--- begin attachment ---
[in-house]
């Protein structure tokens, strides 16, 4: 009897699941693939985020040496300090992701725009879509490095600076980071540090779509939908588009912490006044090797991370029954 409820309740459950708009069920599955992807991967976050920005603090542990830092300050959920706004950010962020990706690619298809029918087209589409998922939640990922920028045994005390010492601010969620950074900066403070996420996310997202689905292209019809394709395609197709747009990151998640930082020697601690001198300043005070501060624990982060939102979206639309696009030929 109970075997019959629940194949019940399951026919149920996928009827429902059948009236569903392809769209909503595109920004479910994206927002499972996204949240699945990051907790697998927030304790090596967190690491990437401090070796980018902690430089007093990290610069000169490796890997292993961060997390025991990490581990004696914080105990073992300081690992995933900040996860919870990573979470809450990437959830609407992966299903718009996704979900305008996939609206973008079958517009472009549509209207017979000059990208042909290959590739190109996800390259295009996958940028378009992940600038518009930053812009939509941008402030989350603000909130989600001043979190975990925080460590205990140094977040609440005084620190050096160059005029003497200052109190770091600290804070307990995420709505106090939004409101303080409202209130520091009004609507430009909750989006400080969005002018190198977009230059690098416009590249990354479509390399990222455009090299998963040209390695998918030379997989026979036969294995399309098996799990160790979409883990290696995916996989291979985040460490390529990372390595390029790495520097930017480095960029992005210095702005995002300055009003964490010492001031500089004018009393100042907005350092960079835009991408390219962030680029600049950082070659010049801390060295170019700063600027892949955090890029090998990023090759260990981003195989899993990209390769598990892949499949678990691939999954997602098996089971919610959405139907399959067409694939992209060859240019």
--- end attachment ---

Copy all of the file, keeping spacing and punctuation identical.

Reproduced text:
[in-house]
């Protein structure tokens, strides 16, 4: 009897699941693939985020040496300090992701725009879509490095600076980071540090779509939908588009912490006044090797991370029954 409820309740459950708009069920599955992807991967976050920005603090542990830092300050959920706004950010962020990706690619298809029918087209589409998922939640990922920028045994005390010492601010969620950074900066403070996420996310997202689905292209019809394709395609197709747009990151998640930082020697601690001198300043005070501060624990982060939102979206639309696009030929 109970075997019959629940194949019940399951026919149920996928009827429902059948009236569903392809769209909503595109920004479910994206927002499972996204949240699945990051907790697998927030304790090596967190690491990437401090070796980018902690430089007093990290610069000169490796890997292993961060997390025991990490581990004696914080105990073992300081690992995933900040996860919870990573979470809450990437959830609407992966299903718009996704979900305008996939609206973008079958517009472009549509209207017979000059990208042909290959590739190109996800390259295009996958940028378009992940600038518009930053812009939509941008402030989350603000909130989600001043979190975990925080460590205990140094977040609440005084620190050096160059005029003497200052109190770091600290804070307990995420709505106090939004409101303080409202209130520091009004609507430009909750989006400080969005002018190198977009230059690098416009590249990354479509390399990222455009090299998963040209390695998918030379997989026979036969294995399309098996799990160790979409883990290696995916996989291979985040460490390529990372390595390029790495520097930017480095960029992005210095702005995002300055009003964490010492001031500089004018009393100042907005350092960079835009991408390219962030680029600049950082070659010049801390060295170019700063600027892949955090890029090998990023090759260990981003195989899993990209390769598990892949499949678990691939999954997602098996089971919610959405139907399959067409694939992209060859240019």